Much of the focus of the Onondaga Lake clean-up project has been on the lake itself with dredging completed last fall and capping operations set to begin this spring. But there’s also been an effort to clean and restore 44 acres of contaminated wetlands in the lake’s watershed. This report takes a closer look at what’s being done…and the wetlands' role in the return of the lake’s ecology. It’s a chilly, early spring day, and we’ve pulled up to where Geddes Brook joins Nine Mile Creek, just across the 695 freeway from the state fairgrounds.
"I walked in here before any of this construction, I remember walking on a berm, and it was phragmites...the common reed on both sides. A straight channel. This doesn't look like the same state. It looks entirely like we're in a different country."
John McAuliffe is Honeywell’s Syracuse program director for the company’s $451 million clean-up project.
"You can kind of see the success of the wetlands from runoff and high water. You can see the areas that are frozen over here to the left and to the right. So, that's functioned as designed. When Nine Mile Creek came up, when Geddes Brook came up, it overflowed into that area, and it's holding the water now, so it's functioning as a wetland."
Professor Don Leopold says the winding brook serves an ecological function.
"It allows the water to be in contact with the land more, so the land and the micro-organisms can process the things that are in the water that we want processed. Wetlands in general are very efficient, taking up nutrients, taking up materials, good and bad."
More than 320,000 plants, shrubs, and trees encompassing 250 native species have been planted in the restored areas so far. The goal is 1.1 million plantings. But how did the scientists know what would thrive, let alone survive the conditions and competition from invasive species? After all, it’s been most of a lifetime since anyone has seen the lake and its habitat anywhere near their natural state after decades of pollution and neglect. Leopold says the Syracuse area is lucky to have a connection to early missionaries, settlers, and Native American culture.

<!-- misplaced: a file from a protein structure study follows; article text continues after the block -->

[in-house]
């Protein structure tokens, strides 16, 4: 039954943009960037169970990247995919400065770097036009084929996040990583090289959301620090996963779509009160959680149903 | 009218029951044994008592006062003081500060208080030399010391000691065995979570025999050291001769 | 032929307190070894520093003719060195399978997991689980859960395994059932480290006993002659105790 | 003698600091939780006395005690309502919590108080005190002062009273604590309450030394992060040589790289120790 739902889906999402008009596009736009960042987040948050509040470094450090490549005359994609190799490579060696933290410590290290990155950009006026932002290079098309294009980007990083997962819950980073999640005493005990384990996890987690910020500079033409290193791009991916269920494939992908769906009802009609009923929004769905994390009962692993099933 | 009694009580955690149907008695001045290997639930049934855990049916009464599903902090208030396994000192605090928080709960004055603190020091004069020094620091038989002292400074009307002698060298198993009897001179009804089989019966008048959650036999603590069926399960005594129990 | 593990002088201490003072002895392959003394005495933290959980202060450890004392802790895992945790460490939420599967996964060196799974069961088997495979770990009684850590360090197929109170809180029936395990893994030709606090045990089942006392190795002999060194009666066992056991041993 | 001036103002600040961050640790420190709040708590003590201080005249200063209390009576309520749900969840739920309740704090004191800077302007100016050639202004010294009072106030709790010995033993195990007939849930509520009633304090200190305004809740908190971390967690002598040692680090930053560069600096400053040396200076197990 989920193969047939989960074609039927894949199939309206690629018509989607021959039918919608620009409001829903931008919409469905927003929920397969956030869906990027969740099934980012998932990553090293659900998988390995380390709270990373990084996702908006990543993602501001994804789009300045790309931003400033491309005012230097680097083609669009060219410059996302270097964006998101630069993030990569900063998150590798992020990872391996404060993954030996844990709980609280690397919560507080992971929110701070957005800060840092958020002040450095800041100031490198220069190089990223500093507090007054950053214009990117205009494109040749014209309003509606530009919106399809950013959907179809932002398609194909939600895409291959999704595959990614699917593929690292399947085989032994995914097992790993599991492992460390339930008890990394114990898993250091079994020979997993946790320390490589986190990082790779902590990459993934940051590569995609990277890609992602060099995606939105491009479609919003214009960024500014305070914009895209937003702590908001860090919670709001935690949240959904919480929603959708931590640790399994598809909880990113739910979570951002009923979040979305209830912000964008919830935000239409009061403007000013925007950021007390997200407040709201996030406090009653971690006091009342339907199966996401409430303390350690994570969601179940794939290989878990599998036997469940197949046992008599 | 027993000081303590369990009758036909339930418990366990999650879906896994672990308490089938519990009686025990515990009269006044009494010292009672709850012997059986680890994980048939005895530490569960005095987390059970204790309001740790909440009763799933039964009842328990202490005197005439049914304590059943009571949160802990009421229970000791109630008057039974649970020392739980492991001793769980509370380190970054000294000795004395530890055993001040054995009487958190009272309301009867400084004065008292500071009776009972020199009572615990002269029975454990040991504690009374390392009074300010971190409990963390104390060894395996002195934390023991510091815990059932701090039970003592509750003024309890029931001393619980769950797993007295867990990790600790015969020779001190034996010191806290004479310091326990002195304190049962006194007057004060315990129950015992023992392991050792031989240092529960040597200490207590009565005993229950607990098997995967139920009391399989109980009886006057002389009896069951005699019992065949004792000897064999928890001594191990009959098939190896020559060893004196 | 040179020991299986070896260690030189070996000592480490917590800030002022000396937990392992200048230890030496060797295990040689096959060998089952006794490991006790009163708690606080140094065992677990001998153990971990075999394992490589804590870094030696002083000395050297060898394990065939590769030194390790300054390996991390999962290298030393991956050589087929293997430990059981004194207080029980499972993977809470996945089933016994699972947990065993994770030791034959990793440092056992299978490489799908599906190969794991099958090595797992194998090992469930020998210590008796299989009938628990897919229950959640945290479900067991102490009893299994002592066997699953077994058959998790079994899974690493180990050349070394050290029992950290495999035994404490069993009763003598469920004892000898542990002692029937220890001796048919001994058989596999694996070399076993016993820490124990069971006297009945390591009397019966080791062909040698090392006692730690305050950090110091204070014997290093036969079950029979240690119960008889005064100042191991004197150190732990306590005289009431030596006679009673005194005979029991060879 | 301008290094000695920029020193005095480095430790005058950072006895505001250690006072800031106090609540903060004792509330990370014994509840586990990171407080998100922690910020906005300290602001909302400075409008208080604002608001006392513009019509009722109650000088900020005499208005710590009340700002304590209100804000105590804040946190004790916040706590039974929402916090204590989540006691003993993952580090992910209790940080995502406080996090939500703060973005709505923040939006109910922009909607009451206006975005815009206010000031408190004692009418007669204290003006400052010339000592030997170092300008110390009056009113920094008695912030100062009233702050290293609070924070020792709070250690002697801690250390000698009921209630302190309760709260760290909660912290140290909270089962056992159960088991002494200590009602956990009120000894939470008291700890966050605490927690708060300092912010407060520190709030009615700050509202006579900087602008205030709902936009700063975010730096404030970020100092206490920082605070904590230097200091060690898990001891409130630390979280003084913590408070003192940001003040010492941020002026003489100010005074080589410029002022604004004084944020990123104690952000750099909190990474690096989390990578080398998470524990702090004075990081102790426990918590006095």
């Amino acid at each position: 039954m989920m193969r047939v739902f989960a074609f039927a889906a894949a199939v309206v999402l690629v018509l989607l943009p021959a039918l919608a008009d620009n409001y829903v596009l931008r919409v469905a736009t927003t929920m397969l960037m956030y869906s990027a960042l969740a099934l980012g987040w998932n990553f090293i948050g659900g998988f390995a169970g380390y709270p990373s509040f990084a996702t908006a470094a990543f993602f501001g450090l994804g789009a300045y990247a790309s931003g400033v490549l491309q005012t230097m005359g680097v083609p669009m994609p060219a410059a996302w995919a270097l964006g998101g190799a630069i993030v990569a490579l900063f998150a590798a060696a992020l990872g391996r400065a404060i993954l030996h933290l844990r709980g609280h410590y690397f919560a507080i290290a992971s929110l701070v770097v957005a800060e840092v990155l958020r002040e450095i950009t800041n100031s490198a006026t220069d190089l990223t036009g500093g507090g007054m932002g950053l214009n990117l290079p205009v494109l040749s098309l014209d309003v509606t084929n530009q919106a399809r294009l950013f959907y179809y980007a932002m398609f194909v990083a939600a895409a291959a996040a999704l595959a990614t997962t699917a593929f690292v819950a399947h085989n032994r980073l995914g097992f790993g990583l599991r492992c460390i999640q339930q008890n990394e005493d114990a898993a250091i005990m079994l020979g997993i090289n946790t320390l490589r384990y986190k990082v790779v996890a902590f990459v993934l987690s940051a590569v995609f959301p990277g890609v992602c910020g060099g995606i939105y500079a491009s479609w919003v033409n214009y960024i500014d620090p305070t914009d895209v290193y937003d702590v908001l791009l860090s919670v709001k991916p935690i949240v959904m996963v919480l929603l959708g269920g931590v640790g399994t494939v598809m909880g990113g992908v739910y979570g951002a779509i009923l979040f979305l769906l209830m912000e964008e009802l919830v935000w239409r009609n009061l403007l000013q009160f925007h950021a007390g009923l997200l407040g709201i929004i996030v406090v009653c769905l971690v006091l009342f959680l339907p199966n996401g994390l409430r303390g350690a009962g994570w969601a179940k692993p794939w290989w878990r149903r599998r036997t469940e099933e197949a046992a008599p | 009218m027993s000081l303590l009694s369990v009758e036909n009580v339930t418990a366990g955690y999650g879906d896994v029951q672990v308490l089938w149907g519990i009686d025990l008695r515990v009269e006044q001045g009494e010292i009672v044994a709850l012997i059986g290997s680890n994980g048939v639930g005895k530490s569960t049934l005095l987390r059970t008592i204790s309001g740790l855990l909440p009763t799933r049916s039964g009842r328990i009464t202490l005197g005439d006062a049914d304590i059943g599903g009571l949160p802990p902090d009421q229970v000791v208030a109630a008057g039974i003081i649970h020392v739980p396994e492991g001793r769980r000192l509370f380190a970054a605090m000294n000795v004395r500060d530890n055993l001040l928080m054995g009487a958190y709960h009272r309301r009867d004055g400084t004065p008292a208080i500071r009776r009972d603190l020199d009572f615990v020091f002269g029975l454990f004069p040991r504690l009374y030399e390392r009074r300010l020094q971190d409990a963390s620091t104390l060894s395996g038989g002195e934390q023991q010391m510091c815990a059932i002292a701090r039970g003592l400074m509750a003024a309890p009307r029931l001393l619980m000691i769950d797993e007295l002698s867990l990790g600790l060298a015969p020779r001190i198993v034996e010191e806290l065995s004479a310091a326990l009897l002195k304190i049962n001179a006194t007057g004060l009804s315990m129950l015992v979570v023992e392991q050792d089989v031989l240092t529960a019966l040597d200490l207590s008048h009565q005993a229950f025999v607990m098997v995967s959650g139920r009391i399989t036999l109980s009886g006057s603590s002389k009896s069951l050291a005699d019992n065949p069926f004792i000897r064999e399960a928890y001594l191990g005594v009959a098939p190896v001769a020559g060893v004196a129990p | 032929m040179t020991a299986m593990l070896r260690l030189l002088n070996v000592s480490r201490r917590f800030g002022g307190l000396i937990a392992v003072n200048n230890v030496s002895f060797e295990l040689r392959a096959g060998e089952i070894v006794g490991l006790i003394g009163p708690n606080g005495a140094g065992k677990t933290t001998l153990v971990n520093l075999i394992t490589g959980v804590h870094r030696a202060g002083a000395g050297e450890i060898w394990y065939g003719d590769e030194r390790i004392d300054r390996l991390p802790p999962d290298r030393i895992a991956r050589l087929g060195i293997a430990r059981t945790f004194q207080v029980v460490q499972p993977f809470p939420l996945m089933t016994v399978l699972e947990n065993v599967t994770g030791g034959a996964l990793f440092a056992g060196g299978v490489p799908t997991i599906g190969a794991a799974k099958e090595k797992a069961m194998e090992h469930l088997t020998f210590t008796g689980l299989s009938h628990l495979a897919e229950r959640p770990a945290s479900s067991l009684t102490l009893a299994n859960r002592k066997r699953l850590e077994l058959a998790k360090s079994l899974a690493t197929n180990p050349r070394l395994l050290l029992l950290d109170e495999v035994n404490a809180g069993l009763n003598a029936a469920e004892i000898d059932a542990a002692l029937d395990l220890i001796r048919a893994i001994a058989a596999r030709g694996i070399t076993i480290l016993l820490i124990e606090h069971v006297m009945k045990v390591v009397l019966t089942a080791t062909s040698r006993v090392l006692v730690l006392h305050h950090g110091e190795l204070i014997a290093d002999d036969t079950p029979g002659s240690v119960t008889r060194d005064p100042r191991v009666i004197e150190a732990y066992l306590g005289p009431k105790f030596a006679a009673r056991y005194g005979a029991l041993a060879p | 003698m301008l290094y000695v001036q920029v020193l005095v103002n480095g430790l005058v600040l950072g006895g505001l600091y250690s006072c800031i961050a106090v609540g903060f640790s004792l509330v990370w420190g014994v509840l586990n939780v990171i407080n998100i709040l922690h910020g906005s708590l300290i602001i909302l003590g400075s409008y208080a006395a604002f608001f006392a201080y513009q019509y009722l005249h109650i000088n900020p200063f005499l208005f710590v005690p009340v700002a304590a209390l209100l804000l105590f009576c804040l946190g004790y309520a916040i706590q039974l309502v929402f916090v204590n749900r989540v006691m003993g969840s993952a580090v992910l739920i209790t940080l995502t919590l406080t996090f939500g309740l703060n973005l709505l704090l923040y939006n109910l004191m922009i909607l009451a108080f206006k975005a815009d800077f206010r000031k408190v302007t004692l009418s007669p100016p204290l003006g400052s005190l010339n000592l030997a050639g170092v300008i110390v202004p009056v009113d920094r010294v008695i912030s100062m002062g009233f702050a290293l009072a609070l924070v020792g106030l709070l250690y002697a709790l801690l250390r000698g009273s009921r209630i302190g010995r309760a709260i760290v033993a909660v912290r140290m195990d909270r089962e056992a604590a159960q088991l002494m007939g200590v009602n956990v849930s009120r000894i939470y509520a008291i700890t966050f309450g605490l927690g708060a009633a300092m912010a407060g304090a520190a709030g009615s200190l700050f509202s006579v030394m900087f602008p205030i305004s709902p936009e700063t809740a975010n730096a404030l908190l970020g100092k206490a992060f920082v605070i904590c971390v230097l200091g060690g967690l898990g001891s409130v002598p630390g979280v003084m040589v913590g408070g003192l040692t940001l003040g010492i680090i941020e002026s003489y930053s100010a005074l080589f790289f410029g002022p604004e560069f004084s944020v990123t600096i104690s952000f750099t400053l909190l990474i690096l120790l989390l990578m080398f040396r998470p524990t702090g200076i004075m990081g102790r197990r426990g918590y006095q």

"Some botanists came here in the early 1800's, and the records for the plant species in the natural communities is pretty extraordinary. We look at a lot of that, so we find out we know exactly what types of plants were here, pretty comprehensive list. So the next part is, well, how do you get them back. Those of us who study these things all of our lives know that if you create certain water conditions, certain substrate conditions, certain fertility levels, that there's an array of species that you are going to promote, and there's an array of species that don't have a chance."
Leopold says they also understand the flood tolerances of the plants so they can survive weeks of high water from melting snow and spring rains. He says that's key to the long-term sustainability of the plantings so they don't have to step in and manage the wetlands.
"We don't fertilize, we don't do weed control. The system is now on its way towards a very positive trajectory. No different than this Geddes Brook project; to see where it is in just 2 to 3 years and to see where it's going. It's really one of the more beautiful wetlands in Central New York right now. And it's very functional."
Honeywell’s John McAuliffe says none of the restoration would be possible without the hundreds of volunteers with the Onondaga Lake Conservation Corps that have taken an interest in reclaiming the lake.
"In a way, I feel a little bit responsible for things that happened at the lake, even though I had no say or part in it...I was pretty much a child. But, to think we had such a beautiful area here, and to see that it's been destroyed is so heartbreaking."
Haun is pleased that Honeywell and its partners are incorporating volunteers, and has been delighted to see so many others join in. Honeywell's John McAuliffe couldn't be happier with the response.
"It's been really neat, because folks that come out get to talk to our technical experts, and learn about the watershed, learn about why these plants are being planted. So, they planted 4,500 plants over the last two years. It's really exciting to see those people come out and want to be watershed stewards."
Chris Lajewski peers through a scope at the Onondaga Lake visitors center off Interstate 690.
"I'm seeing a lot of redheads, couple of canvasback, there's ring-necked ducks, too. Has to be hundreds of them out there."